I get this question about once a month: Mom is moving to assisted living, her house is being sold and the attorney said we should see our tax adviser. If Mom owned and occupied the home as her principal residence for at least two of the five years preceding the sale, the first $250,000 of gain on the sale is tax-free in her 1040. But those rules are so basic that we don't get that question. Rather, it will be one of these situations:
Mom's house was sold, but she didn't own it. She resided there, of course. But 10 years ago, when that son-in-law got everyone excited about nursing home costs, Mom was induced into giving title to the residence to her three kids. Because Mom is not the owner, the $250,000 gain exclusion isn't available. In a gift, the tax basis to the children is Mom's historical tax cost plus improvements. Resurrecting this kind of history is problematical, but that aside, there's generally a significant capital gain tax to the children. And that gain is often hitting 60-year-old children in their peak earning and tax bracket years!
In this variation, Mom didn't convey full title to her children, but instead retained a life estate. This means Mom has a lifetime right to possession and use of the property, but at death title vests in the three children. If property under this title arrangement is sold during Mom's lifetime, the sale proceeds must be allocated. A portion goes to Mom and will be tax-free, but if she is advanced in age, it will be a relatively small portion (IRS life expectancy tables and the monthly IRS interest rate are used to make this determination). The balance of the sale proceeds belongs to the kids, and their share is taxable. The issue of a low, historical tax basis is the same as in the case of a complete gift, meaning the taxable gain may be large.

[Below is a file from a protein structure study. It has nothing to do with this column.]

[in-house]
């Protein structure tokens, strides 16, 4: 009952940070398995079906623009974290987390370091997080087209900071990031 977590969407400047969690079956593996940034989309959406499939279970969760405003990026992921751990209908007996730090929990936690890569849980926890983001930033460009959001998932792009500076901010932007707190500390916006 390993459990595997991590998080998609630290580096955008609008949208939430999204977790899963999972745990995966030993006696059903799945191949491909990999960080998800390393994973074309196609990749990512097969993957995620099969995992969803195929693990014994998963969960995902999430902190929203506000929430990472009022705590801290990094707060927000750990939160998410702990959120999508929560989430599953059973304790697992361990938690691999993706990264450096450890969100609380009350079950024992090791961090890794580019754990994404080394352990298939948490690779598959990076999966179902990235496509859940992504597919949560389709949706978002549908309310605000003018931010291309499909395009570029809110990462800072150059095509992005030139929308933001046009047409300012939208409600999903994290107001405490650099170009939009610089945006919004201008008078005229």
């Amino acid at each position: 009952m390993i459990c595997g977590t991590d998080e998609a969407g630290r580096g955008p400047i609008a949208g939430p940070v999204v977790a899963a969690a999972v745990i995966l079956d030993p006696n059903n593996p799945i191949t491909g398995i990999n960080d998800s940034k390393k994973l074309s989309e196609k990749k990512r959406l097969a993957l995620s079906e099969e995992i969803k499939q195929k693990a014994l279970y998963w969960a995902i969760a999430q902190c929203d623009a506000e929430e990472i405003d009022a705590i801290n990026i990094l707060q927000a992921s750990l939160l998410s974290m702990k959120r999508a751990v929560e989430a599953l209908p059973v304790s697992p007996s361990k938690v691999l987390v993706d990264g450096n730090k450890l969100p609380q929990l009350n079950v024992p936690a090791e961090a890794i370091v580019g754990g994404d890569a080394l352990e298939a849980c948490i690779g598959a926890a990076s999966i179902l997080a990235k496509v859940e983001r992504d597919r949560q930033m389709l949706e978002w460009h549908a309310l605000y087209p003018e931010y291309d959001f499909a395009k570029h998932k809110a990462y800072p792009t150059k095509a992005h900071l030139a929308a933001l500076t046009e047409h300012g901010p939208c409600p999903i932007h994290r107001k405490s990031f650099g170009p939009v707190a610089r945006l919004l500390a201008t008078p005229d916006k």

If Mom passes away with full title to the house and recent occupancy, there generally will be no taxable gain on the sale. Because of the inclusion of the house in Mom's estate, the tax basis is stepped up to its value on the date of death. Similarly, under the life estate arrangement, as well as a full gift of the title with continuing rent-free occupancy by Mom, the property is pulled back into her estate, stepped up in basis, and again no gain occurs. But a costly federal or state estate tax may apply if Mom's total assets exceed the exemption.
I can't opine on the legalities of attempts to keep the value of Mom's house away from the costs of nursing home care. But in four decades of tax experience, I've seen countless situations where the house was sold long before Mom faced those costs and the family was surprised by the capital gain taxes. Before entering into these transactions, consider the income, gift and estate tax consequences of all outcomes.
Editor's note: Andy Biebl is a CPA and tax principal with the firm of CliftonLarsonAllen LLP in Minneapolis with more than 40 years' experience in ag taxation, including 30 years as a trainer for the American Institute of CPAs and other technical seminars. He writes a monthly column for our sister magazine, The Progressive Farmer. To pose questions for future tax columns, e-mail AskAndy@dtn.com.
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